When Hawaii’s House of Representatives passed a same-sex marriage bill late Friday, the state joined a wave of activity — mainly of lawsuits and legislation — that has been rapidly growing since the U.S. Supreme Court struck down parts of the Defense of Marriage Act in June.
After a 12-hour marathon session, the Hawaii House passed SB1 with a 30-19 vote just after 10 p.m. Friday. The action came just three days after lawmakers approved same-sex marriage legislation in Illinois.
When the vote was tallied at the Capitol in Honolulu, hundreds of people crammed into the Capitol rotunda, many wearing rainbow-colored leis, and cheered, danced and waved giant rainbow flags. A chant of “Love is love,” broke out.
Opponents were on hand, as well, and they asked that the state consider a 1998 state constitutional amendment that prohibits the Legislature from allowing same-sex marriage.
The Hawaii Senate, which passed a similar marriage bill 20-4 late last month, will likely pick up the measure again Tuesday and then send it to Gov. Neil Abercrombie’s desk.
Abercrombie has said multiple times that he will sign the bill.
“After more than 50 hours of public testimony from thousands of testifiers on both sides of the issue, evaluating dozens of amendments, and deliberating procedures through hours of floor debates, the House passed this significant bill, which directly creates a balance between marriage equity for same-sex couples and protects our First Amendment freedoms for religious organizations,” Abercrombie said in a statement Friday.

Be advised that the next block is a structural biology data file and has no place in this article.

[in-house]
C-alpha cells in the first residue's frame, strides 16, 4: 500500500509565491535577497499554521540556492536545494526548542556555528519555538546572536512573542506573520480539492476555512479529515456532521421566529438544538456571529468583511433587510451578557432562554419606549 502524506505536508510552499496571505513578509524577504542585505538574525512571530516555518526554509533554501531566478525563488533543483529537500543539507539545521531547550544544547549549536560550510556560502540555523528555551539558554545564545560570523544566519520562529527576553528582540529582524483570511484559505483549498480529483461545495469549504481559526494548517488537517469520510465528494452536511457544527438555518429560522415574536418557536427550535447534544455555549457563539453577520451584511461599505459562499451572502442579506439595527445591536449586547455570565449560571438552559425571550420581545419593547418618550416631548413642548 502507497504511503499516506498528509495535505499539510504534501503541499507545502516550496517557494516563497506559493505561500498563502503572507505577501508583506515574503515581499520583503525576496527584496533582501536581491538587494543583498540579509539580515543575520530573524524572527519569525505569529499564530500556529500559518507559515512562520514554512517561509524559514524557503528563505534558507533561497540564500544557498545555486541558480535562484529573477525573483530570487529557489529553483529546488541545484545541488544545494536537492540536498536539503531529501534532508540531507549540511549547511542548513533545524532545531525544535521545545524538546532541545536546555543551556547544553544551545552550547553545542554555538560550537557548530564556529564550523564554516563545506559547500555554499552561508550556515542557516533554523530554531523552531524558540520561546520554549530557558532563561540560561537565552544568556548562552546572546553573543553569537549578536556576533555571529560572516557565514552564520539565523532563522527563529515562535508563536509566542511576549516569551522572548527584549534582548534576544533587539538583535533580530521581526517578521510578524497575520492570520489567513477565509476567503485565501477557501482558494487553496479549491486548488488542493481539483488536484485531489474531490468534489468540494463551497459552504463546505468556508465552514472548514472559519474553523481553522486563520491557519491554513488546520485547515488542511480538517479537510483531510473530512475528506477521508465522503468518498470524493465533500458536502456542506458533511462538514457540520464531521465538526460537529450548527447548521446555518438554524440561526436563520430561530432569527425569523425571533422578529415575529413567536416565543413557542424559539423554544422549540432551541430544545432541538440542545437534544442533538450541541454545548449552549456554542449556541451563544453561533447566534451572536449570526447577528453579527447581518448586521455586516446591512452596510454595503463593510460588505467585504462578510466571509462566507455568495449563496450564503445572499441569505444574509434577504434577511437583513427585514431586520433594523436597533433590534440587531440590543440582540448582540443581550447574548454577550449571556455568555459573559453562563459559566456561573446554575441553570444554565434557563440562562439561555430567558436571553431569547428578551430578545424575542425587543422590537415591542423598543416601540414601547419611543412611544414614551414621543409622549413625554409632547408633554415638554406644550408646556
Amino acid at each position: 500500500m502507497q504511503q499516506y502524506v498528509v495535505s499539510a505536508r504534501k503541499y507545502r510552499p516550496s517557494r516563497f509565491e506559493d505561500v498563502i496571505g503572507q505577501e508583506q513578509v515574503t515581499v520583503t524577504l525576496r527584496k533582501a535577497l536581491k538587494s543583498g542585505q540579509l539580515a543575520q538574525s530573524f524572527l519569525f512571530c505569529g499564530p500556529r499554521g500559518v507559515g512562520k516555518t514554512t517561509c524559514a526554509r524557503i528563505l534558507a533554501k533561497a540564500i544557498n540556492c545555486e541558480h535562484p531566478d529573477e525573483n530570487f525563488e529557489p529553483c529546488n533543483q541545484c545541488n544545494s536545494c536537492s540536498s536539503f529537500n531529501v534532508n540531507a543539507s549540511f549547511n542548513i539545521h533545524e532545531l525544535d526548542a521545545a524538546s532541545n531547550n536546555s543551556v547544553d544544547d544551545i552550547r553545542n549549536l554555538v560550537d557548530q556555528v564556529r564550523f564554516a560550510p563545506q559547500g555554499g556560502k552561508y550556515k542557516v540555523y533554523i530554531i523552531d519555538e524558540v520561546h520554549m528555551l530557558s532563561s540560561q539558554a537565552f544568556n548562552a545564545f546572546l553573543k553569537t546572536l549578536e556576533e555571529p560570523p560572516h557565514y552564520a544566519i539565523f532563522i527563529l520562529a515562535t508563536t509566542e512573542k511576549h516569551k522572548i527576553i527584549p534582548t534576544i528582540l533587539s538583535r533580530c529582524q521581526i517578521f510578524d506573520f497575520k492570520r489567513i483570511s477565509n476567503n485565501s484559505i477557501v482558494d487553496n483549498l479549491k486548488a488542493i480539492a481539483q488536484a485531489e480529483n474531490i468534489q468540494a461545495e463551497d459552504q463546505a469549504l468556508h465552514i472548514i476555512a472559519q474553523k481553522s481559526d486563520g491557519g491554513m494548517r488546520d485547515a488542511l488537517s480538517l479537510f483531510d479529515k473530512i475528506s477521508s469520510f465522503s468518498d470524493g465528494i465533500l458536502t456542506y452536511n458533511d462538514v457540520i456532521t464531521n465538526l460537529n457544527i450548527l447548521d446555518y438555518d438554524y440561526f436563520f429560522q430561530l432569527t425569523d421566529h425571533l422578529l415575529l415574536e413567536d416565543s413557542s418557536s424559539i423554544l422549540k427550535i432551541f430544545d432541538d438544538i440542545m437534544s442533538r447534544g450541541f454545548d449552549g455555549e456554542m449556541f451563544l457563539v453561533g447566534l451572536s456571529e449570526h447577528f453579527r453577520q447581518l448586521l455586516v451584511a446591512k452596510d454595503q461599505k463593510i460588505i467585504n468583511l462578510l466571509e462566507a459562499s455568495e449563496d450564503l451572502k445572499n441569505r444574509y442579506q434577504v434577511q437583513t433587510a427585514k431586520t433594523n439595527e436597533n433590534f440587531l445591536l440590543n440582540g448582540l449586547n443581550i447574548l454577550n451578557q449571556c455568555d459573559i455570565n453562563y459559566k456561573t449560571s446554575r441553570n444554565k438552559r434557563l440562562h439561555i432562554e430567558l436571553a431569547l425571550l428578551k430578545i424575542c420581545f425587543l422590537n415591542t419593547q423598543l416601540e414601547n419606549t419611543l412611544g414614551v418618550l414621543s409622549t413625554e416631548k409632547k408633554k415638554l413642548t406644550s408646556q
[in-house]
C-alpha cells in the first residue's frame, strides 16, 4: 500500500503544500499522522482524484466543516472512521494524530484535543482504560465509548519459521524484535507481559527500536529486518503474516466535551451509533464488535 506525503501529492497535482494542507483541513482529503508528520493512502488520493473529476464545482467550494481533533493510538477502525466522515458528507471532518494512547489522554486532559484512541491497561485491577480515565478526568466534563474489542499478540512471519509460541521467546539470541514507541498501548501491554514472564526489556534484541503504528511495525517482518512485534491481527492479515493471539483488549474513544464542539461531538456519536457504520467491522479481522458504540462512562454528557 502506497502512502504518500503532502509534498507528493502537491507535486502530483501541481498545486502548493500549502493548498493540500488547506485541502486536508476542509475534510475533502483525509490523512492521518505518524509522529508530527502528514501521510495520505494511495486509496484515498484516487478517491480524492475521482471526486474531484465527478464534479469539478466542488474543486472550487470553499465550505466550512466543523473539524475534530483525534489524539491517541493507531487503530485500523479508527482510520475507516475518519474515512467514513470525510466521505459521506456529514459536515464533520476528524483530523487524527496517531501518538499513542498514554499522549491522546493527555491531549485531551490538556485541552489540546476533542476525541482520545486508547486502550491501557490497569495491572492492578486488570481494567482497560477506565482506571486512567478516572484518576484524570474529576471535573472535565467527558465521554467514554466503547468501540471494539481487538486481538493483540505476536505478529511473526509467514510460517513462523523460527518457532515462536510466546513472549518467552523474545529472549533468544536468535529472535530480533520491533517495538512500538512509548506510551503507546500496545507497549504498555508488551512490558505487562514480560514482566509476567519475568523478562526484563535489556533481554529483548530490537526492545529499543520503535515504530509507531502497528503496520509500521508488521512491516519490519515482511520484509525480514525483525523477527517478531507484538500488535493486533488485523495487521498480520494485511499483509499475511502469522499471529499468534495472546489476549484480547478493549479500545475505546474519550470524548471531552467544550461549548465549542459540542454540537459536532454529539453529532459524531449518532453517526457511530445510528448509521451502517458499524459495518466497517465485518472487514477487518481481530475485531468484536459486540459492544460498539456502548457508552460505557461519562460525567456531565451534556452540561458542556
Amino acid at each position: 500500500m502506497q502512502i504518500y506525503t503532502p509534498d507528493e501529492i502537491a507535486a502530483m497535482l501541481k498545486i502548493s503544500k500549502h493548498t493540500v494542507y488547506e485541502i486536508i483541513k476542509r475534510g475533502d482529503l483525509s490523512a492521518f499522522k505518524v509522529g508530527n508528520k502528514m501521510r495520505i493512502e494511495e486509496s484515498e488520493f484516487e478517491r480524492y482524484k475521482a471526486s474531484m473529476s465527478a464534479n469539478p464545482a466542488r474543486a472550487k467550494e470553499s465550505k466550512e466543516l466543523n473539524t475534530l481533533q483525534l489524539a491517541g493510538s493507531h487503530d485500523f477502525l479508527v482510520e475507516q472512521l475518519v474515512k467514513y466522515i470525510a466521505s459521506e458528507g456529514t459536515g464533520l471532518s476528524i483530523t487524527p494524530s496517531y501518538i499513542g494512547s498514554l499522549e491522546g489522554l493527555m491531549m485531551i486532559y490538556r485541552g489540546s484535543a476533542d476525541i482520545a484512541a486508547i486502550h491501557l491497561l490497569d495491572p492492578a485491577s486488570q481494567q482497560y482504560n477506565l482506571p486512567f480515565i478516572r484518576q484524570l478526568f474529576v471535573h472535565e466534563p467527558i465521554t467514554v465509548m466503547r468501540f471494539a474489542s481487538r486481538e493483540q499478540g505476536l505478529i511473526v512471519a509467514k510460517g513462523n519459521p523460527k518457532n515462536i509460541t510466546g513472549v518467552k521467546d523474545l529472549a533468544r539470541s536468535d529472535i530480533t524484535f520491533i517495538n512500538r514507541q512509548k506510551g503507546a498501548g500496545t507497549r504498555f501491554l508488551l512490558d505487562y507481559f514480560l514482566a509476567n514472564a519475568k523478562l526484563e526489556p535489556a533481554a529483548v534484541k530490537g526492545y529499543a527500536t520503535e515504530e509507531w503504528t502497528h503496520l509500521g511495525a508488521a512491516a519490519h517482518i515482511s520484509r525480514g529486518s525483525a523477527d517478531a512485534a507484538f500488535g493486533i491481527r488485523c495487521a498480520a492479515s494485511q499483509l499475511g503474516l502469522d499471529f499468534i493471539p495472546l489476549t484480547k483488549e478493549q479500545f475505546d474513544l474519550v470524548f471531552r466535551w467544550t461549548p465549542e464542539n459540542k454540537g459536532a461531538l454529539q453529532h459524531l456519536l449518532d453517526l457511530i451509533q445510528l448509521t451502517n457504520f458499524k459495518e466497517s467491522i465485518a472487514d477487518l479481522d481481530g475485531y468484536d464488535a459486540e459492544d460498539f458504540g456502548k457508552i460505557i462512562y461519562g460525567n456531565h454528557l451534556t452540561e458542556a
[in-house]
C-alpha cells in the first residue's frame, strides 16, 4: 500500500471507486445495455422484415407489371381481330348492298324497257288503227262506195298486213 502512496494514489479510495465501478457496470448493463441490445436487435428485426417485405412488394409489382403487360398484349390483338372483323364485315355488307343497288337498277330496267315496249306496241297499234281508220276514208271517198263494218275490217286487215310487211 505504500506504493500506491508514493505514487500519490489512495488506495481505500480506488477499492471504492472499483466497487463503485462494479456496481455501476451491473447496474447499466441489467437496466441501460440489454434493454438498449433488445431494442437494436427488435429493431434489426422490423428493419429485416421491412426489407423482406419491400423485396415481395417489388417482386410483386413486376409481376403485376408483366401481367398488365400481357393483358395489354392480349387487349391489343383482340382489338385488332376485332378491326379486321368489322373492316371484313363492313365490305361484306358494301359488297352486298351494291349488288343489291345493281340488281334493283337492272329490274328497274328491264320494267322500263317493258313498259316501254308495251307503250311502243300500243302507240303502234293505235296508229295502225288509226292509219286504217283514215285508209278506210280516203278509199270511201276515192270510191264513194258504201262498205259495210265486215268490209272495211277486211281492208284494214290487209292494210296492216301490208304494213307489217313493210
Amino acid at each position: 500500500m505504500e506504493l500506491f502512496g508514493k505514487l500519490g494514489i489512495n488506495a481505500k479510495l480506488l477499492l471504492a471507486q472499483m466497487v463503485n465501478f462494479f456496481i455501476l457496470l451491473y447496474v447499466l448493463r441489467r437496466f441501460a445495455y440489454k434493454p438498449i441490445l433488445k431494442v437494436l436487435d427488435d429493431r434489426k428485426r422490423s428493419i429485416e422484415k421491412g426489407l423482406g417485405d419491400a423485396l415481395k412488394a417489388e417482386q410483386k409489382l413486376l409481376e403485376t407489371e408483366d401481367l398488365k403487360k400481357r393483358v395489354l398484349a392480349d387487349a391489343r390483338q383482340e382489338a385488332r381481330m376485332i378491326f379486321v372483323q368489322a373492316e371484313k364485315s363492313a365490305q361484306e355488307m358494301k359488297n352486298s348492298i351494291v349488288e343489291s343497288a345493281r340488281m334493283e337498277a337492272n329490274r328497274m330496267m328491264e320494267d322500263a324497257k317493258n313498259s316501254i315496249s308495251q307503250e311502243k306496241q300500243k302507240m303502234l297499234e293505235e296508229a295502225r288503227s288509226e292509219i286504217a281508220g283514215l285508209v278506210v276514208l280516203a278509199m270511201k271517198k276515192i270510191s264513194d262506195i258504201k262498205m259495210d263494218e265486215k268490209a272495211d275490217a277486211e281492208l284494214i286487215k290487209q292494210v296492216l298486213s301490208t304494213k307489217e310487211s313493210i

On Oct. 28, Abercrombie required by proclamation that both houses of the Legislature meet to consider same-sex marriage legislation. The House debated nearly 30 amendments, most of which concerned broadening religious exemptions in the law. Hawaii already allows civil unions for same-sex couples.
Twenty years ago, Hawaii’s Supreme Court ruled that not allowing gay and lesbian couples to marry was discriminatory and illegal — a ruling generally regarded as the official start of the movement to legalize same-sex marriage.
If Hawaii legalizes gay marriage, couples could marry as soon as Dec. 2.
With the addition of Hawaii and Illinois, gay marriage would be legal in 16 states, plus the District of Columbia. Illinois Gov. Pat Quinn has said he would sign the measure passed there Tuesday.